Biology news

Mass Extinctions and Evolution

Again, at www.wired.com/wiredscience/2010/09/mass-extinction-dynamics/ this story is a repeat - but worth repeating. A reappraisal of the fossil record, it is thought, reveals that global mass extinction events are not actually short term diversions along life's uniformitarian course but such events send life careering down wholly new avenues.

Panspermia - some cold water

At http://lifeunbounded.blogspot.com/2010/08/panspermis-paradox.html is a post on panspermia, 'The Panspermia Paradox' (August 19th) ... the notion of panspermia, the transfer of viable organisms between planets and even star systems is discussed from what appears to be a neutral position. Planetary surface material such as dust grains and rocks is continually being shipped around moons and rocky planets in the solar system or ejected by comets and asteroids.

Kangaroos

At www.physorg.com/print200126874.html there is a claim that the evolution of kangaroos was intricately tied to Australian climate change - but suitably confined to millions of years ago rather than anything to do with modern greenhouse gas emissions. The Zoological Journal of the Linnean Society (August 2010) claims the appearance of kangaroos, wallabies, and similar animals occurred millions of years ago when they foraged on soft leaved forest growing plants.

Bacteria is complicated stuff, don't you just know ...

At www.physorg.com/print198148074.html we learn that bacteria is proving to be more complex than scientists have thought previously - just another surprise nature has sprung on the considered opinion of a scientific discipline. A paper in Molecular Microbiology describes an example of that complexity as a molecular reaction inside the cell involving proteins. It modifies and thuse affects the function of those proteins - including the mechanism responsible for turning genes on and off.

Plant genes

www.physorg.com/print197739400.html is a story about how it is thought the wild grass teosinte developed into corn (maize). Experiments in domestication have shown it is possible that domestic plants took fewer than 20 generations to take place - a very short space of time. This appears to contradict the archaeology and this article is a bit of a fight-back by palaeo-botanists against geneticists.

Studies of Fossils

www.physorg.com/print195831471.html June 15th ... reports on attempts to extract further information from fossilised creatures - the behaviour of ancient life forms. I don't know if there is sleight of hand involved here but instead of using fossils as a means of classifying and cataloguing the diversity of life in the past scientists are looking at the possibility of discovering clues about behaviour from that frozen moment of death. Insects caught in amber is one example given.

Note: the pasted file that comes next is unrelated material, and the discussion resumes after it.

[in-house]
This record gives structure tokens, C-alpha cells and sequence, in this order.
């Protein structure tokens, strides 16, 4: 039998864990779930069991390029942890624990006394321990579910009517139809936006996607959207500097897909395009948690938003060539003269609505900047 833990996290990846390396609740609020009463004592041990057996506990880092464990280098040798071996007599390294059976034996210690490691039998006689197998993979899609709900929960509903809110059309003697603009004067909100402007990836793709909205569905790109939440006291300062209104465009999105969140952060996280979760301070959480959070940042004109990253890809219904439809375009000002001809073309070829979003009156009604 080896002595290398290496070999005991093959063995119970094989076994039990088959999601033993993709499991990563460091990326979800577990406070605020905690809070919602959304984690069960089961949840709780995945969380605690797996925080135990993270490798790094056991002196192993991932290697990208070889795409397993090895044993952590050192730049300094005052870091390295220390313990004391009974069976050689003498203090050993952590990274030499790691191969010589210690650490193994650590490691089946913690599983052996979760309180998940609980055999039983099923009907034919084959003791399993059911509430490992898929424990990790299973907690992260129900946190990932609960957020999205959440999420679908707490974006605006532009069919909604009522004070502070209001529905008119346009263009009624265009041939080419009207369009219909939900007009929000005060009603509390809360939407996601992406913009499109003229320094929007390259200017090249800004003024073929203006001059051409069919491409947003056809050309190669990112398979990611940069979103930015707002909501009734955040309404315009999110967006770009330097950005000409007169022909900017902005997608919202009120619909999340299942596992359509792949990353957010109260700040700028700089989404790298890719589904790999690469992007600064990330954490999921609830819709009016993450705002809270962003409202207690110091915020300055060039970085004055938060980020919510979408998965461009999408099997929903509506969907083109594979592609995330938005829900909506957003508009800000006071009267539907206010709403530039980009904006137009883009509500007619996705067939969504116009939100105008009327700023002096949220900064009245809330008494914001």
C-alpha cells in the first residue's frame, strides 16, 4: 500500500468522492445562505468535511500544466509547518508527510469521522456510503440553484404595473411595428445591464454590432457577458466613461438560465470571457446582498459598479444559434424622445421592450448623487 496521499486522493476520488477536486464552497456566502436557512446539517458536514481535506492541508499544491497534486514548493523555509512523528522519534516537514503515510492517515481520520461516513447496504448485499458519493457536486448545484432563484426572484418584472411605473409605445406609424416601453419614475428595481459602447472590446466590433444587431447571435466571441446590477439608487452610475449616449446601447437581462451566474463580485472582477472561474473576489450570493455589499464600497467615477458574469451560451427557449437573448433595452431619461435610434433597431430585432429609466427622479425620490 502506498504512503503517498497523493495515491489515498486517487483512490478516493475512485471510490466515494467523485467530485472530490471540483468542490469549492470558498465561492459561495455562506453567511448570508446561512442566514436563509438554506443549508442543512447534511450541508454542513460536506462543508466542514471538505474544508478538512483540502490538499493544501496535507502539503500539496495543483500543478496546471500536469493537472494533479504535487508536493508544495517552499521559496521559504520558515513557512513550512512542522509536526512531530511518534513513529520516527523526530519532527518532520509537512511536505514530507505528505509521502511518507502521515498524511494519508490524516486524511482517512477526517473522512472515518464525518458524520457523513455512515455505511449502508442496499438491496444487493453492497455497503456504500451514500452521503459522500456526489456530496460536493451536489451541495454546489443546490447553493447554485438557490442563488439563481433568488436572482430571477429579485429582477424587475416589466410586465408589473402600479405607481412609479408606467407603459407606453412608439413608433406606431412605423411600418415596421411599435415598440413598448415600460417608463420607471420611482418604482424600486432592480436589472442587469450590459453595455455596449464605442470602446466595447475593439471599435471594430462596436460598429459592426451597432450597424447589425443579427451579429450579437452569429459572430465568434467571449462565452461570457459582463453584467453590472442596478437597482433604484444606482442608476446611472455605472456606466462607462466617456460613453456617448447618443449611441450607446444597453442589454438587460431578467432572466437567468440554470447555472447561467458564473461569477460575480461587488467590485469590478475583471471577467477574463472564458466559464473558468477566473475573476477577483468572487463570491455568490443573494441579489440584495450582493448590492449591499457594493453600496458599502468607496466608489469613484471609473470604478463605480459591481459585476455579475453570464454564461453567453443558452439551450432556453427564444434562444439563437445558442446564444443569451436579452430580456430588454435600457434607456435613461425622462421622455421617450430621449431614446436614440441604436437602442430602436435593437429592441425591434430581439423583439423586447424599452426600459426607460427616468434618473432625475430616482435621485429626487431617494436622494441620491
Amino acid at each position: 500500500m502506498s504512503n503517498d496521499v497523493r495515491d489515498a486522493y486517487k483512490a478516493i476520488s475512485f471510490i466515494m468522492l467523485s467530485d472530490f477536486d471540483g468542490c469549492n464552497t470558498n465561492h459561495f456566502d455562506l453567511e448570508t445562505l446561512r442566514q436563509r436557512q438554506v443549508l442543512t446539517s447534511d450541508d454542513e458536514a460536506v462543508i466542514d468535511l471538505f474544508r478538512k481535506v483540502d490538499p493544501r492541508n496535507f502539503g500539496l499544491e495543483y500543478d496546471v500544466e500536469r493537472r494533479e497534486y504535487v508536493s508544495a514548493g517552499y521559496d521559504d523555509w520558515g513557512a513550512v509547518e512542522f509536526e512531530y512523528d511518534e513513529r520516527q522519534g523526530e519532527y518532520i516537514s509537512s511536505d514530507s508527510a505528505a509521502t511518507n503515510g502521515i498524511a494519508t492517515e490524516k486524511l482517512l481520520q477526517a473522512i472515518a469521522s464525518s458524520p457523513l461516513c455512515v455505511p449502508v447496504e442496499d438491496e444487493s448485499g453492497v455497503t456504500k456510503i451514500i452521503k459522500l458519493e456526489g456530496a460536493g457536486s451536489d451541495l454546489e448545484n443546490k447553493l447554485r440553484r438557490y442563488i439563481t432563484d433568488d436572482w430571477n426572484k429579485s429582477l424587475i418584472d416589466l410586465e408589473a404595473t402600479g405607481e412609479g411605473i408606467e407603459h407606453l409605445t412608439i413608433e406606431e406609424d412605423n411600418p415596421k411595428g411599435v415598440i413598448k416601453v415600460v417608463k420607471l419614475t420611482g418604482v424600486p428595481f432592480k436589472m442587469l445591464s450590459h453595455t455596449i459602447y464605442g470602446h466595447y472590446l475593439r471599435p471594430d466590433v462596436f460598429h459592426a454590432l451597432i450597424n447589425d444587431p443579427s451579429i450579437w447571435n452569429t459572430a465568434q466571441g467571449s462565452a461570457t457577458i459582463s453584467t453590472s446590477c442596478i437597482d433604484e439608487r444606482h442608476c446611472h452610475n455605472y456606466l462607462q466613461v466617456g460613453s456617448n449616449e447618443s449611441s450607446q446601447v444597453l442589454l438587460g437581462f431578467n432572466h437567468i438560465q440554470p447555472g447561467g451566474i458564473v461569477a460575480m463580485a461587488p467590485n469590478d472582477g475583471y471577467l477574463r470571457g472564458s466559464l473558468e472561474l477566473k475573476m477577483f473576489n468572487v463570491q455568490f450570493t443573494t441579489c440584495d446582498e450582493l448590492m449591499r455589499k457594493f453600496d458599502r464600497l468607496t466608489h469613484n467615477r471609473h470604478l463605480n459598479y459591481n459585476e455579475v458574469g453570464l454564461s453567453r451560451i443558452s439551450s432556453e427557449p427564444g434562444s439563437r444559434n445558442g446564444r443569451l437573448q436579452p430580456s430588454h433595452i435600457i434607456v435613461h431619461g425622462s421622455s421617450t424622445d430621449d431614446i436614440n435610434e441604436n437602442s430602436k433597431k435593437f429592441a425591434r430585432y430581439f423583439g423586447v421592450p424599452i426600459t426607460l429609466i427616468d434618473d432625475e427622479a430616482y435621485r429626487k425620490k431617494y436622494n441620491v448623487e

Shimmering Butterflies

I was watching BBCs 'Springwatch' a couple of days ago and Chris Packham mentioned that the colours of butterflies are produced not by pigments but by a special geometric formation of cells, that shimmer and give the illusion of colour.

The Iowa Cicada

At www.physorg.com/print194880259.html ... there is a story about the rare appearance of the cicada, an insect, in Iowa - that is supposed to appear at 17 year intervals. Why?

Termites in the Savannah Belt

At www.sciencedaily.com/releases/2010/05/100525171229.htm a paper published by PLoS Biology says that termites are typically viewed as pests and as threats to agricultural and livestock production - and termite mounds are often destroyed. However, it has been found it can take centuries to build up a single termite mound and field research in Kenya has found they form a network of uniformly distrubuted mounds across the savannah environment.

Oxygen and Evolution

At www.physorg.com/print192714427.html - the journal Astrobiology has a paper that suggests the evolution of complex life forms may have had a kickstart a couple of billion years ago when geological events caused large quantities of phosphorous to wash into the oceans. In turn, this caused vast algal blooms that pumped extra oxygen into the environment which allowed larger more complex organisms to thrive.